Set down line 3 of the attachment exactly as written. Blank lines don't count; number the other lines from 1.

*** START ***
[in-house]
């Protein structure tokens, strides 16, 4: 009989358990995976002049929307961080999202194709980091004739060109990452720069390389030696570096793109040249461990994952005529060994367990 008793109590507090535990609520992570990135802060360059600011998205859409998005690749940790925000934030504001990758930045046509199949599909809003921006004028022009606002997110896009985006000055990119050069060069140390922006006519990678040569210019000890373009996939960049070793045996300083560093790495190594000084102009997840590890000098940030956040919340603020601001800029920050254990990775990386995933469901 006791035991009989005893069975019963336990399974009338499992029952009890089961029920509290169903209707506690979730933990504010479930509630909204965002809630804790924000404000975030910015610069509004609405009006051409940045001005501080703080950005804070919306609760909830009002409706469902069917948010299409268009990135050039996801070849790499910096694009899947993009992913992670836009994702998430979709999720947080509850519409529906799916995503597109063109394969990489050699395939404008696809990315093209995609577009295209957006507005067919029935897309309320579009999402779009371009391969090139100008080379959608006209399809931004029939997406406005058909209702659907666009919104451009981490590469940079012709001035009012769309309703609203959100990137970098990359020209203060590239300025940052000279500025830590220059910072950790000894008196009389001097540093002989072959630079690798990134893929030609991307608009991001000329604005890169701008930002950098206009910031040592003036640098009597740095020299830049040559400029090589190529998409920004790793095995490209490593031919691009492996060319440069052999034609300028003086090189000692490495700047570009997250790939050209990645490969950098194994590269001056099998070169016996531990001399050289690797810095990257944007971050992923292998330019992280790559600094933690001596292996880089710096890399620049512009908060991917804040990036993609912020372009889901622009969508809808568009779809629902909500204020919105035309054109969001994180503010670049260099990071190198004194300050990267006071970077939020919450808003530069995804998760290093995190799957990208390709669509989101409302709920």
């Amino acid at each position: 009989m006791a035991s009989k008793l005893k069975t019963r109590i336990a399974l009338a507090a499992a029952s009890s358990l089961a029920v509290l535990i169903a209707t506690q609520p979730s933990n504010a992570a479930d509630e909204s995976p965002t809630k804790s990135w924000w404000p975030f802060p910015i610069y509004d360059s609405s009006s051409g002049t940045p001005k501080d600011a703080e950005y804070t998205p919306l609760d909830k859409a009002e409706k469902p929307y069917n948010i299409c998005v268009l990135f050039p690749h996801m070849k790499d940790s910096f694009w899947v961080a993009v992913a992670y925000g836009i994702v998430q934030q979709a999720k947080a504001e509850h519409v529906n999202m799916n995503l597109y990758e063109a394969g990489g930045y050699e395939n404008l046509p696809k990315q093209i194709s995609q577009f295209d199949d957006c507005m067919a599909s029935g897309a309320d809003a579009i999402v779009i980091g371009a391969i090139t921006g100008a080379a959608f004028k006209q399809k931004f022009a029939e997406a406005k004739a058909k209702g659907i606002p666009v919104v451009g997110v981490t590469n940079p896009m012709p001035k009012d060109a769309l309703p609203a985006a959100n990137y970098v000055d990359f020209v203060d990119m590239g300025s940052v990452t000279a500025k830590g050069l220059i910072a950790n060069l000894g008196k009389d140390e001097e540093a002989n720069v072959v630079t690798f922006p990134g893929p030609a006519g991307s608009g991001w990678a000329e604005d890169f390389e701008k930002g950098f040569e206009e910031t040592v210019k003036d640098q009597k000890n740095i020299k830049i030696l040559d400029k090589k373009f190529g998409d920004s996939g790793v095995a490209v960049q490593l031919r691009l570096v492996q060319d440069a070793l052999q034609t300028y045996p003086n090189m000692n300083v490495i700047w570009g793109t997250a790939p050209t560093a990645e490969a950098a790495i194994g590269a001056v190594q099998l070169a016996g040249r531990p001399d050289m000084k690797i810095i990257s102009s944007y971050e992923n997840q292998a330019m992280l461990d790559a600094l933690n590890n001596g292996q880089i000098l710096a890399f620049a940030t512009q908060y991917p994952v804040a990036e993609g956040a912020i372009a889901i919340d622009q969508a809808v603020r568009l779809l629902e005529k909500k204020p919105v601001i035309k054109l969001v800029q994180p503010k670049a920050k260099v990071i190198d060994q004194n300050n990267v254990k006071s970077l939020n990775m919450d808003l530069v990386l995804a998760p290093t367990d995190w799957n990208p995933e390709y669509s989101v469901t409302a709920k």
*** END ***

């Amino acid at each position: 009989m006791a035991s009989k008793l005893k069975t019963r109590i336990a399974l009338a507090a499992a029952s009890s358990l089961a029920v509290l535990i169903a209707t506690q609520p979730s933990n504010a992570a479930d509630e909204s995976p965002t809630k804790s990135w924000w404000p975030f802060p910015i610069y509004d360059s609405s009006s051409g002049t940045p001005k501080d600011a703080e950005y804070t998205p919306l609760d909830k859409a009002e409706k469902p929307y069917n948010i299409c998005v268009l990135f050039p690749h996801m070849k790499d940790s910096f694009w899947v961080a993009v992913a992670y925000g836009i994702v998430q934030q979709a999720k947080a504001e509850h519409v529906n999202m799916n995503l597109y990758e063109a394969g990489g930045y050699e395939n404008l046509p696809k990315q093209i194709s995609q577009f295209d199949d957006c507005m067919a599909s029935g897309a309320d809003a579009i999402v779009i980091g371009a391969i090139t921006g100008a080379a959608f004028k006209q399809k931004f022009a029939e997406a406005k004739a058909k209702g659907i606002p666009v919104v451009g997110v981490t590469n940079p896009m012709p001035k009012d060109a769309l309703p609203a985006a959100n990137y970098v000055d990359f020209v203060d990119m590239g300025s940052v990452t000279a500025k830590g050069l220059i910072a950790n060069l000894g008196k009389d140390e001097e540093a002989n720069v072959v630079t690798f922006p990134g893929p030609a006519g991307s608009g991001w990678a000329e604005d890169f390389e701008k930002g950098f040569e206009e910031t040592v210019k003036d640098q009597k000890n740095i020299k830049i030696l040559d400029k090589k373009f190529g998409d920004s996939g790793v095995a490209v960049q490593l031919r691009l570096v492996q060319d440069a070793l052999q034609t300028y045996p003086n090189m000692n300083v490495i700047w570009g793109t997250a790939p050209t560093a990645e490969a950098a790495i194994g590269a001056v190594q099998l070169a016996g040249r531990p001399d050289m000084k690797i810095i990257s102009s944007y971050e992923n997840q292998a330019m992280l461990d790559a600094l933690n590890n001596g292996q880089i000098l710096a890399f620049a940030t512009q908060y991917p994952v804040a990036e993609g956040a912020i372009a889901i919340d622009q969508a809808v603020r568009l779809l629902e005529k909500k204020p919105v601001i035309k054109l969001v800029q994180p503010k670049a920050k260099v990071i190198d060994q004194n300050n990267v254990k006071s970077l939020n990775m919450d808003l530069v990386l995804a998760p290093t367990d995190w799957n990208p995933e390709y669509s989101v469901t409302a709920k």